Tony Ressler

Multiple Hawks Players Reportedly Wanted Coaching Change

There was hope entering the season in Atlanta that the previously-existent friction between Hawks head coach Lloyd Pierce and star guard Trae Young would be a thing of the past, but it reemerged as the season progressed, according to Chris Kirschner, Sam Amick, and David Aldridge of The Athletic. And the Athletic trio suggests that Young wasn’t the only Hawks player frustrated by Pierce’s coaching style.

Sources tell The Athletic that several members of the Hawks were “eager to hear a new voice,” and that multiple players recently shared their desire for a change with team management. By the time Pierce was let go on Monday, player support for him was dwindling, per Kirschner, Amick, and Aldridge.

As the trio details, there wasn’t a single moment this season that resulted in Pierce losing the locker room, but it happened over time due to a number of small moments that added up.

“There’s no telling when he lost it,” a source close to the team told The Athletic. “He didn’t have support from many people. It came down to him not being able to manage egos. That’s what did him in, especially these young guys. It’s tough.”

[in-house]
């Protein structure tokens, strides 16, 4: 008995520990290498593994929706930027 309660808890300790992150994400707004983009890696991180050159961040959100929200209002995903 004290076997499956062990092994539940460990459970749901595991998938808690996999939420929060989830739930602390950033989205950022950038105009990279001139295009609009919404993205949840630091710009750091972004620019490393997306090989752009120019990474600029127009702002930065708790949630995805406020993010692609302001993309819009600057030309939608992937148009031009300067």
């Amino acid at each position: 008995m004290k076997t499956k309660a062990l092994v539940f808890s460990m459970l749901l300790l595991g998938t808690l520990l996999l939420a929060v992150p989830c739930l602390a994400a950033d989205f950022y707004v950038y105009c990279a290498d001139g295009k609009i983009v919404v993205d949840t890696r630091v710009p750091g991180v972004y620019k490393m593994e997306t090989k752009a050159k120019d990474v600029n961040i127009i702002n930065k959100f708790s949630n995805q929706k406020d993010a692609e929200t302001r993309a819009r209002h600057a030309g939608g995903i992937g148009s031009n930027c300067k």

The Athletic’s report, which is worth checking out in full if you’re a subscriber, includes many other interesting tidbits on the Hawks’ coaching change. Here are a few highlights:

  • Pierce’s job security was already tenuous by the end of the 2019/20 season, but a number of factors – including the abrupt hiatus and Pierce’s strong voice during the social justice movement – helped save his job for the time being, according to The Athletic’s report.
  • Multiple Hawks players felt last season as if they weren’t having their concerns heard when they approached Pierce about them, and started going to assistant coach Chris Jent with those concerns instead, per The Athletic. Players once again felt unheard this season when they asked Pierce about adjusting the late-game offense to make it more free-flowing.
  • Sources tell The Athletic that Cam Reddish was among the players who bristled at Pierce’s coaching style and felt as if he was being “picked on” behind the scenes. According to Kirschner, Amick, and Aldridge, some Hawks players believe Reddish’s ceiling is as high as anyone’s on the roster and thought Pierce’s approach was stunting his development.
  • The Hawks’ fourth-quarter struggles this season bothered team owner Tony Ressler, who “grew incensed” when the club kept losing winnable games by blowing late leads, per The Athletic’s trio. GM Travis Schlenk has said the decision to fire Pierce was his and his front office’s, but at the very least, Ressler had to sign off on it.

Hawks Notes: Pierce, McMillan, Schlenk, Bogdanovic